Digitisation in banking | Interview with Brett King

Digitisation in banking | Interview with Brett King

We caught up with Brett King – Founder and CEO of digital bank, Moven – and got the low down on the main challenges and opportunities facing the banking industry in becoming digitised.

1.     What has been the most important new development for digital banking in the past year and why? 

I think 2014 is a year of consolidation and the realization that Mobile is here to stay in a big way. Probably the most significant development from a technology perspective is Host Card Emulation/Tokenization, which allows a card proxy to be much more easily integrated into the phone experience without the need for secure element and the use of TSM’s – I think those early wallet plays held back the industry’s use of the smartphone platform.

2.     Which innovations are you most excited by and why?

I think the recent acquisition of What’s App by Facebook has raised awareness of the importance of messaging, and while it is early in the cycle for banks, this will be an important trend in the near term as engagement will be driven by the ability to have a dialog with your customer. The innovation in smarter design and customer experience is extremely healthy for customers, and the drivers we’ve seen pioneered by the likes of Apple, Nest and others bodes well for pressure on banks to completely rethink the day to day role of the bank in their customer’s lives. This is exciting because it has the potential to redefine what we think of when we say ‘banking’ and indeed how advice and the platform of banking will evolve.

3.     How is consumer appetite changing and how will banks need to adapt?

Consumer’s are utilizing technology like smartphones, tablets and social media much more than banks do. For example, banks aren’t sure about mobile payments, but already we see one third of Starbucks payments being made via smartphone in North America – the question of whether consumers are ready for this has been answered, but most banks aren’t ready to listen.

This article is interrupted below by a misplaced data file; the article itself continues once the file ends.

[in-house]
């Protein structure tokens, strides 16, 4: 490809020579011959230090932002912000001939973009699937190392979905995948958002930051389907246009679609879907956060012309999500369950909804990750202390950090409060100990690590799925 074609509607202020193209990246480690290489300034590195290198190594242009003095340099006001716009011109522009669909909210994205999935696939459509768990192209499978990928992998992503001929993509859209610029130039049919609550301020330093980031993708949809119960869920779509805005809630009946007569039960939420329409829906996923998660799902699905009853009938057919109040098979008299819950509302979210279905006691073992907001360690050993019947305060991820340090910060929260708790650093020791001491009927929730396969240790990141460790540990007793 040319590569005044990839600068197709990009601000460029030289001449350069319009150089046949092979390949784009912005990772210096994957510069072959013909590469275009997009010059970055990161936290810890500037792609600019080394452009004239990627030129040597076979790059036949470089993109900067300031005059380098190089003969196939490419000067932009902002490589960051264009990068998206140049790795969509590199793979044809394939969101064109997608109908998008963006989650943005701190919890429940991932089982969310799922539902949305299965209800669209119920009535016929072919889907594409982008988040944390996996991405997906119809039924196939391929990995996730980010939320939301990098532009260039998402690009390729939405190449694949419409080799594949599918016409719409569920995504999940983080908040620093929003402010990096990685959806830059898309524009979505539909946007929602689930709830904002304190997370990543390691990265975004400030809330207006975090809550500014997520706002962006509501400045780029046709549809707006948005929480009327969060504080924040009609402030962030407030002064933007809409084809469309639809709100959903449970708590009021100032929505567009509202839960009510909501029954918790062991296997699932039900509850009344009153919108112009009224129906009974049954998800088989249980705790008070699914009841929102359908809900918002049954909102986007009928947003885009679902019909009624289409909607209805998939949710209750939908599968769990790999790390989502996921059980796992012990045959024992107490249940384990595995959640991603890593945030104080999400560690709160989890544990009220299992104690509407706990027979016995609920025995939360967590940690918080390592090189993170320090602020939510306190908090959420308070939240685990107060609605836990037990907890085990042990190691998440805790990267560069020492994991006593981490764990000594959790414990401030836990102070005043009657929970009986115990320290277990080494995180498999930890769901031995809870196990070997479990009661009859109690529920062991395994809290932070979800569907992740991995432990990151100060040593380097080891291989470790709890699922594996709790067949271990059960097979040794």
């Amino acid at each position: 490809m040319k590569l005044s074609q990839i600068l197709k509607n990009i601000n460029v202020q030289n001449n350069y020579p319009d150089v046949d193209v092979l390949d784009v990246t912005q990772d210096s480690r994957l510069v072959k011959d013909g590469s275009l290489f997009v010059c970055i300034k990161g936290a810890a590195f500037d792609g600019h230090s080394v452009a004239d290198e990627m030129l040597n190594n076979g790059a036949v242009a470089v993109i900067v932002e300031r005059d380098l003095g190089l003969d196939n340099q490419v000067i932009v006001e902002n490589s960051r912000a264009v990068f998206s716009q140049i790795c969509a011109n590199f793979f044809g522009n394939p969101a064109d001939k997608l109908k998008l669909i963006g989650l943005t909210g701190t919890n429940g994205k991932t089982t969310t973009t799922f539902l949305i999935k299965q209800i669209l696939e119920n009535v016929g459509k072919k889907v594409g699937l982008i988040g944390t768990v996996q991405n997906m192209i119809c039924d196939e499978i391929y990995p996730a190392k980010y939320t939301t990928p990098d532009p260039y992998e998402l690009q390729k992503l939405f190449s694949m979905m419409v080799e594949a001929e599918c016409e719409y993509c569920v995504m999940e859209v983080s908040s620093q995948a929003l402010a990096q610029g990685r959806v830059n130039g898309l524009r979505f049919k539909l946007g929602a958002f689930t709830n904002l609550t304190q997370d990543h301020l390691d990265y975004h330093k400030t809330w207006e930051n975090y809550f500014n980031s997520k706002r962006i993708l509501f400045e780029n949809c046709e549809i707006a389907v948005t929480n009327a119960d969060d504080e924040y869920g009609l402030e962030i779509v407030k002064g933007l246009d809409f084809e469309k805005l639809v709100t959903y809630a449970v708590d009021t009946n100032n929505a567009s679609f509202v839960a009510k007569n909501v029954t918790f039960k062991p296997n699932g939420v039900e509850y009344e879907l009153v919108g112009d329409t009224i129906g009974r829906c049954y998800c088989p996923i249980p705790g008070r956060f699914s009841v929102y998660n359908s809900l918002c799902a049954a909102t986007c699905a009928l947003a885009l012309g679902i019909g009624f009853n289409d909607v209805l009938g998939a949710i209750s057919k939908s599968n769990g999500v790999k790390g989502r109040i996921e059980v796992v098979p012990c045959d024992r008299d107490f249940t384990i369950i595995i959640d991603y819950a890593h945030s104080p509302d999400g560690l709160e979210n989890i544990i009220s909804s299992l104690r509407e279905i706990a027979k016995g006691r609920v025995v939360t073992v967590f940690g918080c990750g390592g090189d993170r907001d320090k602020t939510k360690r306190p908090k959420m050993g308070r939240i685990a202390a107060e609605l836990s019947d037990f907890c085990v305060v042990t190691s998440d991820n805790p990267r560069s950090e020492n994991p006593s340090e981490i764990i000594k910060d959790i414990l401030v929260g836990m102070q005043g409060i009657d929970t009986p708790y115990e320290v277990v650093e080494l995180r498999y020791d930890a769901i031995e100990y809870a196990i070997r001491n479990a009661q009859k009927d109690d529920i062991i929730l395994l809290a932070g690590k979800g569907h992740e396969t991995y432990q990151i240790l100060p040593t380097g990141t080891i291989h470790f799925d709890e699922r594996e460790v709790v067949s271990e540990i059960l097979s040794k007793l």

The key shift here is not just about technology, but indeed the core skills of the bank moving forward. The future of the banker is not about being a good banker, a technical asset manager, strong bank product expertise or a competent financial planner. The future of banking is understanding how customer’s of all types interact with their money, and the bank as a platform, and responding to the needs of the client as they present.

The core skills of the bank in 10 years will be around data, behavior, and story-telling – the ability to put the bank in the client’s frame of reference as it is needed. The old marketing and product skills will be largely redundant, and the revenue of the business will be based on anticipation and problem solving. It’s really going to put branches and product silos under extraordinary pressure as these old metrics start to dramatically fail.

4.     How can the banking industry prepare for the emergence of digitised new entrants?

Incumbents rarely fair well when an industry like banking is disrupted. If you think of the books industry, very few of the big book distribution businesses like Borders survive the shift, and if they do they end up playing a secondary role to the new entrants like Amazon. The same is true in the store front music business with the likes of Tower Records and Virgin Megastores, compared with iTunes and Spotify. The bankers who argue that there are still customers who like to come into a branch, are just like those old bookstore brands that would argue people prefer to buy their books in a bookstore – it’s a nice romantic notion, but consumer behavior shifts more quickly to the new entrants because they have much lower friction, and better user experiences. The players that will survive this shift will be those that are aggressively going after new distribution partnerships outside of the traditional channels, and are using the bank platform like an API.

 5.    What does the bank of the future look like?

The bank of the future is not so much just a brand, and it is definitely not defined by a place or real-estate – the bank of the future is about intelligence, and access to the platform of the bank when and where I need it (utility). The bank of the future responds to your financial needs when and where you need it, and can give you simple advice everyday in making decisions as simple as “Can I afford to buy this flat screen TV or new iPad?”

And finally, tell us something about yourself that most people wouldn’t know? 

I have a Class IV Instrument Rating Private Pilots License (Night VFR) and I am a qualified PADI Advanced Open Water Diver